New Major Keys
In the grade 1 lesson on Scales and Key Signatures we looked at how major scales are constructed, with the pattern of tones and semitones being: T-T-S-T-T-T-S.
We also learnt about how the key signatures are constructed using the sharps of these scales.
If you are not familiar with these, it is best to go and recap these lessons and, if necessary, go through the free exercises provided.
There are three scales we will look at: A major; Bb major; and Eb major.
The A Major scale is below:
When we construct a scale starting on A, using the same rules used in the Scales letter, there are three notes which have to be sharpened:
F (turning into F#); C (turning into C#); and G (turning into G#);
This means we have a key signature with three sharps.
Make sure you remember the order of sharps in the key signature, it would be incorrect to write it in any other way.
Bb Major Scale
The Bb Major scale is below:
If we construct a scale from the Bb note, using the pattern: T-T-S-T-T-T-S, we would have the above scale.
Bb is the first scale that starts on a note with an accidental.
This isn’t unusual, there can be scales constructed that start on any note.
Bb major always has a Bb and Eb, which is shown in it’s key signature.
Eb Major Scale
The Eb Major Scale is below:
The Eb major, constructed in the same way as the other major scales, also starts on a note with an accidental.
It has three flats in the key signature: Bb, Eb and Ab.
As always, make sure you remember the way key signature is ordered, as ordering it any other way is wrong.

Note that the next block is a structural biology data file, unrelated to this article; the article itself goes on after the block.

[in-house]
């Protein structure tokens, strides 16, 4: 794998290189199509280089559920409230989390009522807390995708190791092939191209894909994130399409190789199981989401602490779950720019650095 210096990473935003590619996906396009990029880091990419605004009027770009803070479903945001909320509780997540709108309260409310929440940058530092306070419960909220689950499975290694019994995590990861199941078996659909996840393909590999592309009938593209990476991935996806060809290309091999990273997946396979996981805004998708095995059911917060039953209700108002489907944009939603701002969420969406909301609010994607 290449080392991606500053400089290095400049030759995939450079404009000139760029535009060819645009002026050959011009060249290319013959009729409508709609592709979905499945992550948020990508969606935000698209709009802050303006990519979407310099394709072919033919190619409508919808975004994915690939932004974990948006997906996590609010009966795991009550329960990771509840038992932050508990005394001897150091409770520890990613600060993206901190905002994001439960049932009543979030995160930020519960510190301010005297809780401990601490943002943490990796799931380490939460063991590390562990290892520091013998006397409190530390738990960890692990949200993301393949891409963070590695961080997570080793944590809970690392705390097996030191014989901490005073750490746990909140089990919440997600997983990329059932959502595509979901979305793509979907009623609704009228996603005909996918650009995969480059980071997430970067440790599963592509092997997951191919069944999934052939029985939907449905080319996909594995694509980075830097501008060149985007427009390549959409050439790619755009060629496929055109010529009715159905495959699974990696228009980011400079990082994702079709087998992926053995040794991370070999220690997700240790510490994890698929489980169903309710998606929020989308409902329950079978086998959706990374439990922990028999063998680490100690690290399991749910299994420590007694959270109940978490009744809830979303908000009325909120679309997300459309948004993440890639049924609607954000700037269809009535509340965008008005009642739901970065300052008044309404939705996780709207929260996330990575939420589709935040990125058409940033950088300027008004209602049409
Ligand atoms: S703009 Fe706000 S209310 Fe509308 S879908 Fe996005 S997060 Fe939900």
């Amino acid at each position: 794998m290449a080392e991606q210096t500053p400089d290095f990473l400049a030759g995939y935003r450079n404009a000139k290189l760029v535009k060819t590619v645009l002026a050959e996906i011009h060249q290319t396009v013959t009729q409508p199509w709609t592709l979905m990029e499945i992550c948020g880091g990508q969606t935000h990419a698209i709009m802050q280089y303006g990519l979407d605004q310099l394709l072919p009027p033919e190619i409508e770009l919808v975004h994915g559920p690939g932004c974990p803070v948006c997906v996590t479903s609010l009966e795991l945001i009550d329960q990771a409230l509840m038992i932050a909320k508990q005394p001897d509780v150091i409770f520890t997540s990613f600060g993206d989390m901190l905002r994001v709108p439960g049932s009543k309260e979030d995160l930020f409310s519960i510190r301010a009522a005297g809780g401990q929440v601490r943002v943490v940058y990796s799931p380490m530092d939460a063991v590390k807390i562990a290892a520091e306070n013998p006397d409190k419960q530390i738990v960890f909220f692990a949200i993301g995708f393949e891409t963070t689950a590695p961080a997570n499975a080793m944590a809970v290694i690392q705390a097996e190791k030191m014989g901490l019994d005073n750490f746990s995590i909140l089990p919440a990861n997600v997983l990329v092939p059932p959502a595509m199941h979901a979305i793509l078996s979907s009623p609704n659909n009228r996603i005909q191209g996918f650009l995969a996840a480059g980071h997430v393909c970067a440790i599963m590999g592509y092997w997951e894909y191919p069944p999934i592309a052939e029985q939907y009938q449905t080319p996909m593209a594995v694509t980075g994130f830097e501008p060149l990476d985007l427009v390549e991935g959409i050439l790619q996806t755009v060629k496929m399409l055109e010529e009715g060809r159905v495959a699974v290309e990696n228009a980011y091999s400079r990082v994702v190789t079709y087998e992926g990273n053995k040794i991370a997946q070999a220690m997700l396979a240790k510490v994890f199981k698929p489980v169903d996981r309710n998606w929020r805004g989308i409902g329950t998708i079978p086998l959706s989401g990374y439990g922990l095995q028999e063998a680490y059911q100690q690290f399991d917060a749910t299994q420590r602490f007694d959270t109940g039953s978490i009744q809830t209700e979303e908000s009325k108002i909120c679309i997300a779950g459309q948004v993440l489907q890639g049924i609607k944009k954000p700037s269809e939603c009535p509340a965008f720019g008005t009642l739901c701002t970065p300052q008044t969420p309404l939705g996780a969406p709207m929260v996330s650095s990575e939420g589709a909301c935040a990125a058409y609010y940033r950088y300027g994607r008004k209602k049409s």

Tips for identifying keys from key signatures
Here is a few tips for methods of identifying what key something is in from the key signature.
This only works for major keys
If you have a key signature with sharps in it, have a look at the last sharp in the key signature.
In this case it is a G#, and is circled for your benefit.
To find out what key the key signature belongs to, simply go one semitone above that note.
In this instace, one semitone above G# is A. Meaning the key is A major.
This will work for all key signatures with sharps (again, only major keys!).
In the case of key signatures with flats, you can tell what key it belongs to by looking at the second to last flat symbol.
In the case of this key signature, the second to last flat is an Eb, and is circled for your convenience.
With flat key signatures, this second to last flat is always the key of the scale.
Therefore, with this key signature, the second to last flat in the key signature is Eb, meaning the key is in Eb.
However, this does only work for key signatures with more than one flat, so you can’t use it for F Major.
Once again, this only works for major keys!